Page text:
By: Tanner Watkins
November 14, 2018 | 10:27 AM
British driver Jordan King will get his first shot at the Indianapolis 500 next May driving for the Honda-powered Rahal Letterman Lanigan Racing organization.
King, who turns 25 in February, drove in 11 IndyCar Series races this past season for Ed Carpenter Racing. After ECR signed Ed Jones to pilot the road and street course program for team owner Ed Carpenter’s No. 20 machine, King has inked a deal to compete in the “Greatest Spectacle.”
“I’m really happy and excited to announce that I’ll be driving in the 2019 Indy 500 with Rahal Letterman Lanigan Racing,” said the Warwick, England native. “This race is one that I have been working towards and a race I have always dreamt of racing in as it’s the jewel in the crown of IndyCar.
“I was at the race last year and I really enjoyed the whole weekend and knew straight away it was something that I had to be a part of so to be able to go there next year is definitely a huge moment in my career.”
Serving as a road and street course specialist, King had an average starting position of 13.2 and an average finishing mark of 15.8 last season. King’s best run came on the streets of Toronto where he qualified 8th and finished 11th in the No. 20 Fuzzy’s Vodka Chevrolet.
Rahal Letterman Lanigan Racing has a history of bringing three drivers to the Indianapolis 500. There have been five occasions where RLLR has featured three drivers in their month of May stable: 2004, 2005, 2006, 2013 and 2018. Last year the RLLR trio consisted of 2017 Indianapolis 500 race winner Takuma Sato, Graham Rahal and Spain’s Oriol Servia.
Team co-owner Bobby Rahal voiced his support of King in a press release from Rahal Letterman Lanigan Racing.
“Jordan certainly impressed me last year with his pace at a number of races,” added Bobby Rahal, co-owner of Rahal Letterman Lanigan Racing along with television personality David Letterman and Mike Lanigan.
“Of course those were all road and street courses but he quickly came to grips with the Dallara and it was apparent that he has the potential to do well. While this will be his first oval race, I think that given the amount of track time, he will get up to speed and come to grips with the challenges of oval racing just as quickly.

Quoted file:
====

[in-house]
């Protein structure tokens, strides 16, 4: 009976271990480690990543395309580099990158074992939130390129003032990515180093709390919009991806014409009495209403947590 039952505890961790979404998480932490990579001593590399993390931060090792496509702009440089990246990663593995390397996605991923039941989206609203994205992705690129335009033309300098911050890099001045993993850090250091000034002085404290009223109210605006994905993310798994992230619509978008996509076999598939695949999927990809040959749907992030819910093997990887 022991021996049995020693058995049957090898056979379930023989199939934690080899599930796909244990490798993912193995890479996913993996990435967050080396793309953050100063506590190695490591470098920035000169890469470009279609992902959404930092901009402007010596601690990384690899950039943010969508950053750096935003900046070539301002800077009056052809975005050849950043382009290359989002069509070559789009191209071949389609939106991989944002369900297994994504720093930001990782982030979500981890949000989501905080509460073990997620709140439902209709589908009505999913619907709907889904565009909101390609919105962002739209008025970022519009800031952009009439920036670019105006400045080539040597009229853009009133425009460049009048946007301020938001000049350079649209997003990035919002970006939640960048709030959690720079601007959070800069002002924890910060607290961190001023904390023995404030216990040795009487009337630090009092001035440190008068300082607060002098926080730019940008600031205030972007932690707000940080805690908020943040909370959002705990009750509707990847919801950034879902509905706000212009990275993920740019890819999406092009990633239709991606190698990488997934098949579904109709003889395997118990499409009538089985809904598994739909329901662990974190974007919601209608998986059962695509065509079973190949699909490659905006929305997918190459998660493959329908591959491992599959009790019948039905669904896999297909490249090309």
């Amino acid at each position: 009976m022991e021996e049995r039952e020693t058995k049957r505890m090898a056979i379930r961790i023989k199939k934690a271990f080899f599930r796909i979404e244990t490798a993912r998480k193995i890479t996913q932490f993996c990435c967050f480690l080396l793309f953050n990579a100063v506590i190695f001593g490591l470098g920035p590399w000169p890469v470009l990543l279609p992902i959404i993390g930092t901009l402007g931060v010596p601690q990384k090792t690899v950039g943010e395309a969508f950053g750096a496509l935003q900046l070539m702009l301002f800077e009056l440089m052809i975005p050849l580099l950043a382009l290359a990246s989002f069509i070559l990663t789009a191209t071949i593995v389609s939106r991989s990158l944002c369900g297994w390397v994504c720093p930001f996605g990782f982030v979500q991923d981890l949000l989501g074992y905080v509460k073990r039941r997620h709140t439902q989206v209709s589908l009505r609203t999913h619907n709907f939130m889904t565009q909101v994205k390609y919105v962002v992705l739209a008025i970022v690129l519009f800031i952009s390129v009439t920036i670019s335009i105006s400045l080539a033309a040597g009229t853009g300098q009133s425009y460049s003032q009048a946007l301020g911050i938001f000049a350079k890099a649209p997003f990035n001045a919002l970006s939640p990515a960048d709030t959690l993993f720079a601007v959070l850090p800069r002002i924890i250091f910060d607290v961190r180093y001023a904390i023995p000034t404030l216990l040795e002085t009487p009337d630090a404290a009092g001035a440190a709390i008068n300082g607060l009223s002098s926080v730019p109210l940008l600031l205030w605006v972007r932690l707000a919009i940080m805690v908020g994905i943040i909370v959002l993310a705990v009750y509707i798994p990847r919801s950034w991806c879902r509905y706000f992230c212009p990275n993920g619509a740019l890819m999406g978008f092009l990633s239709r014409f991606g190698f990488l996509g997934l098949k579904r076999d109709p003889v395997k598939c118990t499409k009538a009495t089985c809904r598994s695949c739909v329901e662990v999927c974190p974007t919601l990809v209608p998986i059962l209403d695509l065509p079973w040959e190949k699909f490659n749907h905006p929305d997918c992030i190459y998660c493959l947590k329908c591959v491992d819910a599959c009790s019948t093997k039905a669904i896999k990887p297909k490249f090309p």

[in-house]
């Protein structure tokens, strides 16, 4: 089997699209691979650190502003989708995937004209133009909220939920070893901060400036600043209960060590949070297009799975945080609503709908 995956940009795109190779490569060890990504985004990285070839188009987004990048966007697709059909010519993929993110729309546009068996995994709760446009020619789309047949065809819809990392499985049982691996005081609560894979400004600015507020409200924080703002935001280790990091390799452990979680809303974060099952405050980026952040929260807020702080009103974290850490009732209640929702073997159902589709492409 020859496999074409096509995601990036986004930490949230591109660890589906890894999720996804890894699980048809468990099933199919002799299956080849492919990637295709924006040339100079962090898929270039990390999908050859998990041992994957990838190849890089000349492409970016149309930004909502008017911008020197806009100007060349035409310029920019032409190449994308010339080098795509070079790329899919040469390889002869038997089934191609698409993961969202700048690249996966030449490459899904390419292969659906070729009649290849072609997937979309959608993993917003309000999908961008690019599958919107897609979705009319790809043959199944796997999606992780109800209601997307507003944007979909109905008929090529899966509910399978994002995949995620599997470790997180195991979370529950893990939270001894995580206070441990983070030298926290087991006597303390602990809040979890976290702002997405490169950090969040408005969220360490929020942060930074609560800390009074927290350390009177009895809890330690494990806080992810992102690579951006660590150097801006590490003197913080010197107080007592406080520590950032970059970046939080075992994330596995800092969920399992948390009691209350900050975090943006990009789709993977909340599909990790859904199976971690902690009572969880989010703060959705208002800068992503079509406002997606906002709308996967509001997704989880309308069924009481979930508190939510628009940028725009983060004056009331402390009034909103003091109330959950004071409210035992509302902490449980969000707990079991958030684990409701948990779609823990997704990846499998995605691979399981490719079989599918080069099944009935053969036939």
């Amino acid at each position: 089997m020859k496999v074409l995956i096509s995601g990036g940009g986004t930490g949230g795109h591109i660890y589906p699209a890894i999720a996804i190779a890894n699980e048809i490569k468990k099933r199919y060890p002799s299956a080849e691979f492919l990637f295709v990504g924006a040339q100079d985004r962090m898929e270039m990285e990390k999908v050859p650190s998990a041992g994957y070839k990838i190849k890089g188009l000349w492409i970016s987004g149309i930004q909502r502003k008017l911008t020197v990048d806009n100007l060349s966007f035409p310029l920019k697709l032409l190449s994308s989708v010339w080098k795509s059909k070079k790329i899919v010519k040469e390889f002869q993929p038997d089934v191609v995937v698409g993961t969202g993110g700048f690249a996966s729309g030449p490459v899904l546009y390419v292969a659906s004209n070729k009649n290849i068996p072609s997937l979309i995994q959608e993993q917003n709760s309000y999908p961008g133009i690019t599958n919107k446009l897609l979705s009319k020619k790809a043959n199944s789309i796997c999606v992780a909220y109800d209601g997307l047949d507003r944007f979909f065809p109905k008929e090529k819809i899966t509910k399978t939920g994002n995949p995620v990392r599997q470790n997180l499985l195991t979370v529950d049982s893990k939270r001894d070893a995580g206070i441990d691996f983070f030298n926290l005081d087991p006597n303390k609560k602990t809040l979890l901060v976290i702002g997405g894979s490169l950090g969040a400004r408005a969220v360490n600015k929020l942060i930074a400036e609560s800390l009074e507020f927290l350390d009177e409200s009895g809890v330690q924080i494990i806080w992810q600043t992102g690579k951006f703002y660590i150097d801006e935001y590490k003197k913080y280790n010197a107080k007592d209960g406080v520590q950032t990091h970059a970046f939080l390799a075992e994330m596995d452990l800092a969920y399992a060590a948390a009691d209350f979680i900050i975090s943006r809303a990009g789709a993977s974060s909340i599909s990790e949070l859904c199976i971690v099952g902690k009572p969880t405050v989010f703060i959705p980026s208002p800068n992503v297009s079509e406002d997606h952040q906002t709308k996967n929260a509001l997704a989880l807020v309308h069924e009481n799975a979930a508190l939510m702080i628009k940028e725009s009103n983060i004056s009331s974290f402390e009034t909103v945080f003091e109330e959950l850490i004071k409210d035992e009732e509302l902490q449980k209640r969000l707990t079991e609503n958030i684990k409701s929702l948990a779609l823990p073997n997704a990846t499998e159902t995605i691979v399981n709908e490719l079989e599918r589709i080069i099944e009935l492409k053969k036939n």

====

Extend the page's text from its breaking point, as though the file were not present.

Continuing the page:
“It always helps to have two strong teammates and a strong team behind you to shorten the learning curve and we feel we provide that. We look forward to welcoming him to the team.”
In the five occasions where RLLR has brought three cars to the Indianapolis 500, only once did the team not qualify each driver for the race. The one outlier was 2013 when Michel Jourdain Jr. missed the event after being bounced on Bump Day.
King has yet to make a start on an IndyCar Series oval in his brief American open-wheel career. The first confirmed opportunity he will have on the Indianapolis Motor Speedway oval will come on April 24 when the series hosts an open test.
King’s last full-time season in open-wheel racing came in 2017 with MP Motorsport in the FIA Formula 2 Championship. In 2011, he won the India Formula 1600 championship while the British driver also captured the 2013 British Formula 3 championship with Carlin.
Full-time plans are still in the works for King, who remains hopeful that he can one day secure a full-time ride in the increasingly competitive IndyCar Series.
“Heading into next year, we went from not being able to find a full-time drive for the season through to securing a seat at one of the biggest races in the world which is a huge relief to be able to get sorted,” King added.
“A huge thanks to RLL for the opportunity and I hope I can repay their faith in me with a good result. The race will be my first-ever on a superspeedway so it should be an exciting experience every time I get behind the wheel.
“The aim for the 500 is to prove myself as an oval racer. I already competed in the road and street courses this year so now I’ll be looking to impress and expand my CV to push towards a full-time drive.”
Header image by James Black/INDYCAR.